April 25, 2017

Gas pipeline opponents stage protest in Williston

Opponents of the planned natural gas pipeline held a protest at the Vermont Gas staging area in Williston Wednesday morning. (Observer photo by Stephanie Choate)

Opponents of the planned natural gas pipeline held a protest at the Vermont Gas staging area in Williston Wednesday morning. (Observer photo by Stephanie Choate)

By Stephanie Choate
Observer staff

Opponents of the Vermont Gas pipeline staged a sit-in protest at the Williston staging area Wednesday morning, briefly disrupting work on the pipeline.
A dozen protestors associated with Rising Tide Vermont, a group that has opposed the pipeline, sat blocking the driveway at the former Williston Driving Range for approximately an hour, singing songs and displaying banners that read “You will not break ground, you will not break us” and “Permits ≠  permission.”
“We are asking Vermont Gas and its employees to stop work here and let them know that we aren’t going anywhere,” said Jen Berger of Burlington, a spokeswoman for the group. “We’ve been speaking out in opposition and we want them to listen.”
Berger said there are no concrete plans in place, but didn’t rule out the possibility that protestors would be back.
“We’re going to continue to demand that they stop construction,” she said.
Holding hands, the protestors sang songs with lyrics like “We’ll flood the streets with justice,” “We shall not give up the fight, we have only started” and “Which side are you on, Shumlin?”
The group attempted to deliver a “stop work order” to Vermont Gas employees, but Caroline Decunzo, and organizer with the group, said the employees refused to accept it.
The group stood and left, singing, at nearly 10:30 a.m., when a Vermont Gas representative approached with a trespass warning.
Decunzo said the group is pleased with the day’s efforts.
“It was a great experience for us to be there and successfully blockade the pipeyard and stop work for an hour and a half,” she said. “I think that’s a huge accomplishment.”
She said organizers were also able to communicate with police officers and Vermont Gas representatives, hearing about their viewpoints and plans.
Representatives of Vermont Gas could not be reached before the Observer’s press deadline on Wednesday.
Williston Police officers arrived at the site shortly after protestors. Chief Todd Shepard said protestors have the right to make their voices heard, but his officers were there to make sure workers and protestors were safe.
“Our concern is safety,” he said. “The safety of the demonstrators and safety on the work site.”
If formal trespass warnings were issued, the officers’ roles would have been to enforce those warnings, he said.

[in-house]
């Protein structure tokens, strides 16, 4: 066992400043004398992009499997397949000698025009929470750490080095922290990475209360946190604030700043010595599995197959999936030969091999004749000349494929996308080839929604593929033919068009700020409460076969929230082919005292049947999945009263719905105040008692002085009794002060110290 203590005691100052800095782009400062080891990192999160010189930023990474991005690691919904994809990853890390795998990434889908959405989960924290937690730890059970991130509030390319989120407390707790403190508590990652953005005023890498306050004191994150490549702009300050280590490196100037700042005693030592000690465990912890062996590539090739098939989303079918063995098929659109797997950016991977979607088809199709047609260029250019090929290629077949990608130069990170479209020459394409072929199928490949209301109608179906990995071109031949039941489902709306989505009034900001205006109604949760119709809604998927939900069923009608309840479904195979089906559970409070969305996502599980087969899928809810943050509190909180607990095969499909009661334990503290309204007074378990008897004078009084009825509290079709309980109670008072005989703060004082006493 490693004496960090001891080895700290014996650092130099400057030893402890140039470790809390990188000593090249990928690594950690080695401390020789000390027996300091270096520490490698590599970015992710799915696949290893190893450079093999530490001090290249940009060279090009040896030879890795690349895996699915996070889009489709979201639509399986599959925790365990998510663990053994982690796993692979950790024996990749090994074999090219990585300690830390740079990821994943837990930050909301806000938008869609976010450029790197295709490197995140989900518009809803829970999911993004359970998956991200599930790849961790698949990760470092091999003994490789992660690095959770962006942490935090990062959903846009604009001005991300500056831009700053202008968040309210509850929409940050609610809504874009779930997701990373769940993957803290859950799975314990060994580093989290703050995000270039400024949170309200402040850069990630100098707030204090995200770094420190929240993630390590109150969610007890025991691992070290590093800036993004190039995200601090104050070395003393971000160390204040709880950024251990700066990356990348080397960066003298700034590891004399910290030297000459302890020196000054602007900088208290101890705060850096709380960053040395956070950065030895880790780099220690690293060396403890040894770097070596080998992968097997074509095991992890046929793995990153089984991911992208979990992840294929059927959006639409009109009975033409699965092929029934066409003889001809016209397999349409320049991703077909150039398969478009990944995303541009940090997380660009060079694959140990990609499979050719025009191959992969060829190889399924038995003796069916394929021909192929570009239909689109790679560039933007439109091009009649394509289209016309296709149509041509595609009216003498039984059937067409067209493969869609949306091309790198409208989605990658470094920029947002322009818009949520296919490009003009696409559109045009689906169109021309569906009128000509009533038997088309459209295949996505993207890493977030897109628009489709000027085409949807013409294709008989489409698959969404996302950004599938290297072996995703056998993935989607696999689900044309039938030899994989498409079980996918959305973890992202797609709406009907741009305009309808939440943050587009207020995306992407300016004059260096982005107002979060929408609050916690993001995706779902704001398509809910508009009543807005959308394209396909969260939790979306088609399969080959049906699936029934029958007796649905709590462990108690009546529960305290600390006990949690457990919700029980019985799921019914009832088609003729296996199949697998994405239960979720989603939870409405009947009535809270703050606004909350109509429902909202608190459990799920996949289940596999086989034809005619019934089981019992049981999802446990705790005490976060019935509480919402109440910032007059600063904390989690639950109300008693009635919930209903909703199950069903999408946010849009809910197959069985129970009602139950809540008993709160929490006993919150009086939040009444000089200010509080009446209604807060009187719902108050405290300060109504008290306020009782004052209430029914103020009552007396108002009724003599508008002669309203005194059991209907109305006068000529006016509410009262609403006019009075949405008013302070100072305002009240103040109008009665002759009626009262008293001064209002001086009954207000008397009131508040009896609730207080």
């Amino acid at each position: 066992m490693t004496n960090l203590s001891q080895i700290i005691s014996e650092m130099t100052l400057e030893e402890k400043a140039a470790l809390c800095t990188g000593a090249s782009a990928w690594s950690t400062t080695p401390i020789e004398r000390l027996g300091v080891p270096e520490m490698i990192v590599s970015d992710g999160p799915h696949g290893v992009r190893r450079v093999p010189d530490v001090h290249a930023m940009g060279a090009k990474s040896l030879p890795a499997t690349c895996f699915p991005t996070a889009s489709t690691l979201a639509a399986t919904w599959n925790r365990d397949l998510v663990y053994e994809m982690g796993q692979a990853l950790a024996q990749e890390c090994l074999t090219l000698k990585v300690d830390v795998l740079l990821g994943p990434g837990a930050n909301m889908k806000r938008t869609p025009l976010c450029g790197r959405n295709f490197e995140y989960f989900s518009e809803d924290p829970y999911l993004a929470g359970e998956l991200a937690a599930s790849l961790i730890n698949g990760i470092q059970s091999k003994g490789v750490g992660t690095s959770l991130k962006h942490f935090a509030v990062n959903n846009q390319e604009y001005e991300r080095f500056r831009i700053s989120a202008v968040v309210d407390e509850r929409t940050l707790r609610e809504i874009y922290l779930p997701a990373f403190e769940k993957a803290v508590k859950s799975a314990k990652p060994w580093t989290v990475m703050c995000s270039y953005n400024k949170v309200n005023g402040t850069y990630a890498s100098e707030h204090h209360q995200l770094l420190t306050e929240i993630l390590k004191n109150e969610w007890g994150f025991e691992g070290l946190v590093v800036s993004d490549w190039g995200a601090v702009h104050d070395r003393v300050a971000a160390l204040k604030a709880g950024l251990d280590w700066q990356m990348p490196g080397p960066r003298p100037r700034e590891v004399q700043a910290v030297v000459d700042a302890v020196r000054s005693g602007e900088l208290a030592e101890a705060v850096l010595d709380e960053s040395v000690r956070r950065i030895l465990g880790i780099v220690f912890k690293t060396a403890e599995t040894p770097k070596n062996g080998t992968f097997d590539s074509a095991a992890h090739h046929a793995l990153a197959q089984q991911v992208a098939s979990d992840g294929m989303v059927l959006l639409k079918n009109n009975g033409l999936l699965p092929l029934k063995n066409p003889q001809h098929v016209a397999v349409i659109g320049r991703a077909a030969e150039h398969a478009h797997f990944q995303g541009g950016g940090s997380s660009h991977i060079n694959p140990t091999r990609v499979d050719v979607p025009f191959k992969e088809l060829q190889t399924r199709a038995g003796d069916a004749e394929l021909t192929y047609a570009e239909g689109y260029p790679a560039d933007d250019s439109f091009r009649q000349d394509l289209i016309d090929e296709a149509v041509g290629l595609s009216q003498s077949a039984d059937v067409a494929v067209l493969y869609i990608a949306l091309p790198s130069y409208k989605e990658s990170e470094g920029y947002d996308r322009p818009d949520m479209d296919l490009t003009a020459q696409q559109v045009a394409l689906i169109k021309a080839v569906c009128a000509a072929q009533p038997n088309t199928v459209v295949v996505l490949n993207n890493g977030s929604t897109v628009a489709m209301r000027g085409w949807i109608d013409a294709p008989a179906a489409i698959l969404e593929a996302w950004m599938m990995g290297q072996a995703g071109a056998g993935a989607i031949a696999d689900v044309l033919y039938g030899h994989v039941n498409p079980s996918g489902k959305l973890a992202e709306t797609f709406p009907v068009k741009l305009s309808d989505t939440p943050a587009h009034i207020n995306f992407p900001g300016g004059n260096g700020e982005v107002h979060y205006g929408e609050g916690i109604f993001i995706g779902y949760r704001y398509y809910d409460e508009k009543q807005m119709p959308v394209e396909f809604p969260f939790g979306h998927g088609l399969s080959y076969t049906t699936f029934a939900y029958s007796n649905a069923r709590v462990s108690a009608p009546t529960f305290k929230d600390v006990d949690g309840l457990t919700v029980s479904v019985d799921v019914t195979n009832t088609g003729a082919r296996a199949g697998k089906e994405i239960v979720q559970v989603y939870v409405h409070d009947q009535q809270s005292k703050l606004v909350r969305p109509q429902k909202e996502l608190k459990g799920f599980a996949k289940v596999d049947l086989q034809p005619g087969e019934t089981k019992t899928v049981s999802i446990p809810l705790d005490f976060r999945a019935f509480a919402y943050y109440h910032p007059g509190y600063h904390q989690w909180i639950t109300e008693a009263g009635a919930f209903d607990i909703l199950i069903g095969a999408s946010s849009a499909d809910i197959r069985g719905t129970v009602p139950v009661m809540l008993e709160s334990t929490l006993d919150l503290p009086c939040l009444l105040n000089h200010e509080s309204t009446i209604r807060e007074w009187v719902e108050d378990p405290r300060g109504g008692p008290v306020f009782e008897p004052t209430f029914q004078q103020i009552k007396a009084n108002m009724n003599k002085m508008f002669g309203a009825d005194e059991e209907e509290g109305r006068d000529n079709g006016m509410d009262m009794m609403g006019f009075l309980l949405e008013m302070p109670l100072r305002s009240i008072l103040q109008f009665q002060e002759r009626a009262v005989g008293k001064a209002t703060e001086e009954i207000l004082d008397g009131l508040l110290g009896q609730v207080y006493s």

“Certainly they have the right to assemble peacefully and demonstrate, but they have to do it in the public right of way,” Shepard said.
Vermont Gas set up the Williston staging area in late May for work on the Addison Rutland Natural Gas Project.
The Vermont Public Service Board approved a 41-mile stretch of natural gas pipeline, known as Phase I of the project, in December. Phase I will bring natural gas from Colchester to Middlebury and Vergennes through an underground high-pressure pipeline, passing through Essex, Williston, St. George and Hinesburg. Vermont Gas received its final permits earlier this month. Vermont Gas hopes to eventually extend the pipeline to Rutland.
Rising Tide Vermont has staged several recent protests, objecting to the fracked gas that would run through the pipeline, the investment in fossil fuels and what they say was not a participatory decision-making process, as well as promoting the rights of landowners who do not want the pipeline to run through their properties.
“We’re standing here today to let Vermont Gas know that they do not have the social license to continue construction,” Berger said in a statement. “Vermont Gas must halt construction immediately. Ratepayers don’t want to fund this project, and landowners don’t want to host it. Enough is enough.”

 

Comments

  1. youngvt says:

    I am writing in response to Mr. Hoxworth’s article on transportation costs for the poor in Vermont. I would like to suggest further research on this topic before we simply just give another handout or tax credit. The poor, may, have a higher disproportionate burden on their transportation costs than the wealthier residents of Vermont; however, they also have a lower disproportionate burden on taxes and housing. Pick your evil.
    We can simply just give every poor Vermonter an energy efficient car, gas card, free tuition, renter’s rebate, etc.…but the only way out of poverty is through the combination of education, hard work, and discipline. Education and degrees are not handed out or purchased; a person has to EARN them. This seems to be the only way out of poverty—sorry, there are no shortcuts.
    If we continue this trend of enabling, our entire state will be a welfare state.

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